2027
Details
 Netherlands TBA

Titles by team

Teams reaching the top four

Teams to reach the top four
Team Titles Runners-up Third place Fourth place Total top 4
 Netherlands 11 (1978*, 1984, 1987*, 1995, 1999, 2003*, 2007, 2011, 2015, 2019, 2023) 1 (1991) 12
 Belgium 1 (1991*) 10 (1978, 1984*, 1987, 1995, 1999, 2003, 2007, 2011, 2015*, 2019) 1 (2023) 12
 Chinese Taipei 1 (2023*) 4 (1991, 2011, 2015, 2019) 2 (1987, 2003) 7
 England# 2 (1987, 1999) 3 (1978, 1984, 2015) 5
 Germany^ 2 (1978, 1984) 2 (1991, 1999) 4
 Czech Republic 2 (2003, 2007*) 1 (2023) 3
 Portugal 1 (1995) 1 (2007) 2
 Australia 1 (1995) 1
 Catalonia 1 (2011) 1
 China 1 (2019) 1
* = hosts
^ = includes results representing West Germany between 1978 and 1987
# = includes results representing Great Britain between 1978 and 2003

Appearances

Debut of teams

Each successive World Championship has had at least one team appearing for the first time.

Year Debutants Total
1978  Belgium
 Great Britain
 Luxembourg
 Netherlands
 Papua New Guinea
 Spain
 United States
 West Germany
8
1984  Australia
 France
2
1987  Aruba
 Chinese Taipei
 Indonesia
 Portugal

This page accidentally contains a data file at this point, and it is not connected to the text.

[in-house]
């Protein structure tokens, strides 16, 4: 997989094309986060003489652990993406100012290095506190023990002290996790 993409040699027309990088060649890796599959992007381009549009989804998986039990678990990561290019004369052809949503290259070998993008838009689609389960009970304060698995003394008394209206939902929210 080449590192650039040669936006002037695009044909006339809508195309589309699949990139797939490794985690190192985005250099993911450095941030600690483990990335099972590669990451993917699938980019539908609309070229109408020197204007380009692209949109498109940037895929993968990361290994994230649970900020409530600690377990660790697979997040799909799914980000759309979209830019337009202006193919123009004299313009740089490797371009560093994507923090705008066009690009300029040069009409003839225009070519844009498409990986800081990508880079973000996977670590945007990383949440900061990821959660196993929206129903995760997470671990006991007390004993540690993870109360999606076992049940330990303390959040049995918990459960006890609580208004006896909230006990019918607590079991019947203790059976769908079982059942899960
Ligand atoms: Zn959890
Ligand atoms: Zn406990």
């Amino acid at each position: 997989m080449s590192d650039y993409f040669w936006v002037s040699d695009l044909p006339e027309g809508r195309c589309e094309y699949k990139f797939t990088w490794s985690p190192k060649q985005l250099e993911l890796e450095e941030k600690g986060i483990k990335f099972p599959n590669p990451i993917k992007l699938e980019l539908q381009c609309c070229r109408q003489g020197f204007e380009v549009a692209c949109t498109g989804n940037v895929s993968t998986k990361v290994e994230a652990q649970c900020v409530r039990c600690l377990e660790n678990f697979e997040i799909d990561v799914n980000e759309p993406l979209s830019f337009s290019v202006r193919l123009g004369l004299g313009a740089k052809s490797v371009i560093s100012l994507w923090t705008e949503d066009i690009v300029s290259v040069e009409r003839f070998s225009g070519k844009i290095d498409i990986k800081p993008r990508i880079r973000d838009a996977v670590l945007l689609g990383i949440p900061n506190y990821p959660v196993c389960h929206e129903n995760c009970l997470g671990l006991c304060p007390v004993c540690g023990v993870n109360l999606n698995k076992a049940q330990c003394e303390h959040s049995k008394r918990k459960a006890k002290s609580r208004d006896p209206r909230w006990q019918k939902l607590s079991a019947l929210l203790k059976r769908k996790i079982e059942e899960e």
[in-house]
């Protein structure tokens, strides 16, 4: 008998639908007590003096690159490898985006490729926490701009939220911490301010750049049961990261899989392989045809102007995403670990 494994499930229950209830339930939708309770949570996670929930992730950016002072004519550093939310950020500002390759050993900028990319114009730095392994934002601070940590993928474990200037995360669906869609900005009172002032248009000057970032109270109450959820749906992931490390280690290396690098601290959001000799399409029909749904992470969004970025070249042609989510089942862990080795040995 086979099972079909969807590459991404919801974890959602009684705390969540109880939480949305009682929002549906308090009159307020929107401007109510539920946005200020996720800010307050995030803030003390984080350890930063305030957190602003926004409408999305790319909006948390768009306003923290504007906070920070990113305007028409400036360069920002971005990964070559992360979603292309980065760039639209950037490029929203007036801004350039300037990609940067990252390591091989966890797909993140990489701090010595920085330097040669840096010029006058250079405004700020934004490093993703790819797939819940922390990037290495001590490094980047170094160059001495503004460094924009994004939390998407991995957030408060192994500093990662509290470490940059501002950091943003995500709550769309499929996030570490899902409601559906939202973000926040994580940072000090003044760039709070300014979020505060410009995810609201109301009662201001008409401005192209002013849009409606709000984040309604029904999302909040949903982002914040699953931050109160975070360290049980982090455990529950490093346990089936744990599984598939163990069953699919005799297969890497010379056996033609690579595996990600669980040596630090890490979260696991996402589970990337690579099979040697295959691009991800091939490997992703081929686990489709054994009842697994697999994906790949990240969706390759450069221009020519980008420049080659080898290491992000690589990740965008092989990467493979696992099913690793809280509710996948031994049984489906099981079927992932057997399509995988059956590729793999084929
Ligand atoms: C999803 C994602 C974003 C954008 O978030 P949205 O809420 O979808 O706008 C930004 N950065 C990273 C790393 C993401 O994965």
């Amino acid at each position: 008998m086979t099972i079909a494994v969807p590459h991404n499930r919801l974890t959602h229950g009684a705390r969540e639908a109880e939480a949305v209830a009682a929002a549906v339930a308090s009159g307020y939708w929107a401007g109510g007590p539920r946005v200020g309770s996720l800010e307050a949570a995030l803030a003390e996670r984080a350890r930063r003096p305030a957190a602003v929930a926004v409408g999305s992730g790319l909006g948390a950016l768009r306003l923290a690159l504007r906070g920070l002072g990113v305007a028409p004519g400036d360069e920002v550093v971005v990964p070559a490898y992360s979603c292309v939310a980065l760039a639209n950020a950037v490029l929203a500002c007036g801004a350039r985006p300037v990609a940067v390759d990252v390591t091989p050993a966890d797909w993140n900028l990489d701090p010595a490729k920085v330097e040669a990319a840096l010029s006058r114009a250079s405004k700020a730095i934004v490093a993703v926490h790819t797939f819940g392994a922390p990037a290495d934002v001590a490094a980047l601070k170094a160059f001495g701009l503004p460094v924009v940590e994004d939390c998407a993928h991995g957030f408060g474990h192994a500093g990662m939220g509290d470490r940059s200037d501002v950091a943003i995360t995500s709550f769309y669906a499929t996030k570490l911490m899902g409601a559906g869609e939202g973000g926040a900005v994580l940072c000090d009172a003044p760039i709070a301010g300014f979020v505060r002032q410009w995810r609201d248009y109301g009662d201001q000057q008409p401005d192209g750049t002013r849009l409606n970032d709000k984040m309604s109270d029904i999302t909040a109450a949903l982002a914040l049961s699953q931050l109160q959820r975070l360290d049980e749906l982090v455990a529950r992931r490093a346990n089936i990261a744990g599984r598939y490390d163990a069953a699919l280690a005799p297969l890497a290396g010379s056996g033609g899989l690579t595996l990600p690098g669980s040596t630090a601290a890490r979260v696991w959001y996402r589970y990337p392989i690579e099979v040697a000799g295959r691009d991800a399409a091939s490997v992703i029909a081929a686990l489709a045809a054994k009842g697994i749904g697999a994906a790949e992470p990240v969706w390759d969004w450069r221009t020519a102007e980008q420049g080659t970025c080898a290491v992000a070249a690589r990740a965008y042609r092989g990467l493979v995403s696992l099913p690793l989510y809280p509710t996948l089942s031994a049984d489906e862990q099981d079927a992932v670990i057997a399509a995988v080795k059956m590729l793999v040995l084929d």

4
1991  Armenia
 Germany
 India
3
1995  Czech Republic
 Slovakia
 South Africa
3
1999  Catalonia
 Japan
 Poland
3
2003  Hungary 1
2007  China
 England
 Russia
3
2011  Hong Kong
 Wales
2
2015  Brazil 1
2019  Ireland
 Macau
 New Zealand
 Suriname
4
2023  Malaysia
 Philippines
 Thailand
 Turkey
4
Total 39

Note: The IKF considers Germany a successor to West Germany. Likewise, Catalonia is seen as a successor to Spain.

Comprehensive team results by tournament

Legend

For each tournament, the number of teams in each finals tournament (in brackets) are shown.

Team results by tournament
Team 1978
(8)
1984
(8)
1987
(12)
1991
(12)
1995
(12)
1999
(12)
2003
(16)
2007
(16)
2011
(16)
2015
(16)
2019
(20)
2023
(24)
 Argentina × × × × × × × × × × ×
 Armenia × × × 8th 9th × 15th × × × × ×
 Aruba × × 8th 10th × × × × × × × ×
 Australia × 7th 6th 9th 4th 7th 7th 8th 12th 11th 14th 12th
 Belgium 2nd 2nd 2nd 1st 2nd 2nd 2nd 2nd 2nd 2nd 2nd 3rd